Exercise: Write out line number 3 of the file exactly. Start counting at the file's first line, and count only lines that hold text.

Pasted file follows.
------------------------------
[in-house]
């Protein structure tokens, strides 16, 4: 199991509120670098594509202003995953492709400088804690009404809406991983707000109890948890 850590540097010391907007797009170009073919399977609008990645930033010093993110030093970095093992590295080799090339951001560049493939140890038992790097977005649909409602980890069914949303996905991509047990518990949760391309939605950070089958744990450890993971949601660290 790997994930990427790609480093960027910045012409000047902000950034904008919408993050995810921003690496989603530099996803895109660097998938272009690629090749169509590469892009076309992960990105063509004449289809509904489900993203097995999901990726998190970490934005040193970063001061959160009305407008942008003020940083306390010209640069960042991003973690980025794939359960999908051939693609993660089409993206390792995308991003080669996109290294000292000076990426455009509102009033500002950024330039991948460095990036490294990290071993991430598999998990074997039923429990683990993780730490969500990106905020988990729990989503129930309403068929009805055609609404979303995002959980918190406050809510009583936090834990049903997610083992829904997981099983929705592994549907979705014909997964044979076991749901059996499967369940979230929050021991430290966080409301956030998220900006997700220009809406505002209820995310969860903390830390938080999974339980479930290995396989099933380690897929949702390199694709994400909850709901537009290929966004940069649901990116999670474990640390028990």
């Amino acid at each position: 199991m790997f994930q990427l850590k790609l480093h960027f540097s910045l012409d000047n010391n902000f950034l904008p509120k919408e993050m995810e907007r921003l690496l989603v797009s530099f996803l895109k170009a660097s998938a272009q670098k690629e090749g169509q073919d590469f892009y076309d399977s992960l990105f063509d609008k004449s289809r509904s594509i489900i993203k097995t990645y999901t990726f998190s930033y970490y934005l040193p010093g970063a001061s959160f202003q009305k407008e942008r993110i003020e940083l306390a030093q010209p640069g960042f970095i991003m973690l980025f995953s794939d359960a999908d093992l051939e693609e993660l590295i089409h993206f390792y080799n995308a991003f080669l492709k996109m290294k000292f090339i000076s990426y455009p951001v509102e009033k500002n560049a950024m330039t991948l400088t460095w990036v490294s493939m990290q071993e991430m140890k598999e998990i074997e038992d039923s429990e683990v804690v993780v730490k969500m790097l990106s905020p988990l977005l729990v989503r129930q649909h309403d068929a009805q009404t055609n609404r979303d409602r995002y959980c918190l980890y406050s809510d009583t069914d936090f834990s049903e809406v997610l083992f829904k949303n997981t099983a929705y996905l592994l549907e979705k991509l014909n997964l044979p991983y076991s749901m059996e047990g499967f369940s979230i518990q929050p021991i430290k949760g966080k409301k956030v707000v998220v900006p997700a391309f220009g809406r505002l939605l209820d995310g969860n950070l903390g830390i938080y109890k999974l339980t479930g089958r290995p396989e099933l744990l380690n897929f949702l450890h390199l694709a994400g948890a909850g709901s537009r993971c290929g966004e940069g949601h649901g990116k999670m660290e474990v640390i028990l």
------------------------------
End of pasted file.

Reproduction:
């Amino acid at each position: 199991m790997f994930q990427l850590k790609l480093h960027f540097s910045l012409d000047n010391n902000f950034l904008p509120k919408e993050m995810e907007r921003l690496l989603v797009s530099f996803l895109k170009a660097s998938a272009q670098k690629e090749g169509q073919d590469f892009y076309d399977s992960l990105f063509d609008k004449s289809r509904s594509i489900i993203k097995t990645y999901t990726f998190s930033y970490y934005l040193p010093g970063a001061s959160f202003q009305k407008e942008r993110i003020e940083l306390a030093q010209p640069g960042f970095i991003m973690l980025f995953s794939d359960a999908d093992l051939e693609e993660l590295i089409h993206f390792y080799n995308a991003f080669l492709k996109m290294k000292f090339i000076s990426y455009p951001v509102e009033k500002n560049a950024m330039t991948l400088t460095w990036v490294s493939m990290q071993e991430m140890k598999e998990i074997e038992d039923s429990e683990v804690v993780v730490k969500m790097l990106s905020p988990l977005l729990v989503r129930q649909h309403d068929a009805q009404t055609n609404r979303d409602r995002y959980c918190l980890y406050s809510d009583t069914d936090f834990s049903e809406v997610l083992f829904k949303n997981t099983a929705y996905l592994l549907e979705k991509l014909n997964l044979p991983y076991s749901m059996e047990g499967f369940s979230i518990q929050p021991i430290k949760g966080k409301k956030v707000v998220v900006p997700a391309f220009g809406r505002l939605l209820d995310g969860n950070l903390g830390i938080y109890k999974l339980t479930g089958r290995p396989e099933l744990l380690n897929f949702l450890h390199l694709a994400g948890a909850g709901s537009r993971c290929g966004e940069g949601h649901g990116k999670m660290e474990v640390i028990l």